Wednesday, January 29, 2020

LAT 3:59 (Gareth) 


NYT 5:36 (Amy) 


WSJ 6:33 (Jim P) 


Universal tk (Rebecca) 


AVCX 6:27 (Ben) 


David Alfred Bywaters’s Wall Street Journal crossword, “Mission Accomplished”—Jim P’s review

Our theme is well-known phrases whose last word can be a synonym for “finalized” and whose first word is changed to a noun.

Wall St Journal crossword solution · “Mission Accomplished” · David Alfred Bywaters · Wed., 1.29.20

  • 20a [“Your car is ready”] AUTO COMPLETE
  • 31a [“The taffy has all been stretched”] PULL OVER. Did not know that the act of stretching taffy was called a “pull.”
  • 36a [“The tournament is finished”] OPEN ENDED
  • 47a [“You can pump your water now”] WELL DONE
  • 55a [“Our pledge period is concluded”] DRIVE THROUGH

This didn’t do much for me. The lack of articles and verbs just makes everything sound awkward and unnatural.

And then I started hearing the theme answers as if they were spoken by the Hulk (“Hulk smash!”), and that helped a lot. I would have loved it if the clues all had the Hulk in them, e.g. [“You can pump your water now,” to the Hulk]. This line of thought then put me in mind of the old SNL sketches featuring Lovitz, Nealon, and Hartman, as Tonto, Tarzan, and Frankenstein’s monster respectively speaking and singing in broken English. Here’s their rendition of “We Are World” (can’t embed the video, else I would).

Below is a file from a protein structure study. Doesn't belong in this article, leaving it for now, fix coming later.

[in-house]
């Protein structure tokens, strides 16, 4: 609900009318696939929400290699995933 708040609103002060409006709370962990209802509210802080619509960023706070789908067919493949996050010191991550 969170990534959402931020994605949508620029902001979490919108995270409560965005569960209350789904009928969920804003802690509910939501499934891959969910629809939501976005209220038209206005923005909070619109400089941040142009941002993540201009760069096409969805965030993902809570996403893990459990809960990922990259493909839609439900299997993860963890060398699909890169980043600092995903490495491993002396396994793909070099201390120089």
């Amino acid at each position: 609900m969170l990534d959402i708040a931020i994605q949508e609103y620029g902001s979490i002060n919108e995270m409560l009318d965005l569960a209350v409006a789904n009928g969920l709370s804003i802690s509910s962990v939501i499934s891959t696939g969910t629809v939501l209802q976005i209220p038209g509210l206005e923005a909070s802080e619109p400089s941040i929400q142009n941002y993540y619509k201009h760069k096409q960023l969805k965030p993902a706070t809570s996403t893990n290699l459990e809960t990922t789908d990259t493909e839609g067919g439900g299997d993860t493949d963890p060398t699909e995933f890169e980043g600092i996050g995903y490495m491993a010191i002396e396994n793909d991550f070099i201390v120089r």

Top fill: “NAME IT!”, GAZEBO, FOOTSIE (next to AROUSAL), SHOO IN, TEHRAN, SEAGULL, and SCHELP. Bottom fill: Archaic HIE and weird LAID IN [Stored away] and DEE clued as a Scottish river. (Note that there are actually four Rivers DEE in Britain.)

Clues of note:

  • 3d [Game of concealed dalliance]. FOOTSIE. I know you “play FOOTSIE,” but is it really a “game”? Does that mean you can win or lose it?
  • 37d [Spock suppressed them]. EMOTIONS. “Mr.,” not “Dr.”
  • 56d [Penthouse selling point]. VIEW. I presume this is referring to the type of apartment and not the magazine. Still, I found the implied misdirection off-putting.

On their own, the awkward-sounding theme answers didn’t thrill me. I needed to employ my imagination to make them more fun. YMMV, of course. 3.3 stars.

Jeremy Newton’s New York Times crossword—Amy’s write-up

NY Times crossword solution, 1 29 20, no. 0129

Our theme features actors whose surnames are synonyms for “want,” with their surnames flipped into verbs:

  • 17a. [Want an actress from “Soul Food”?], LONG FOR NIA.
  • 23a. [Want an actor from “Wonder Woman”?], PINE FOR CHRIS.
  • 36a. [Want an actress from “Mad Men”?], JONES FOR JANUARY. A mite inelegant to have four movie clues and one TV clue, but the theme is better for including this entry so I’ll forgive it.
  • 44a. [Want an actor from “Rogue One”?], YEN FOR DONNIE.
  • 55a. [Want an actor from “Here Come the Girls”?], HOPE FOR BOB. Wasn’t familiar with this movie.

Great theme! I appreciate that the theme’s only 40% white men.

Five more things: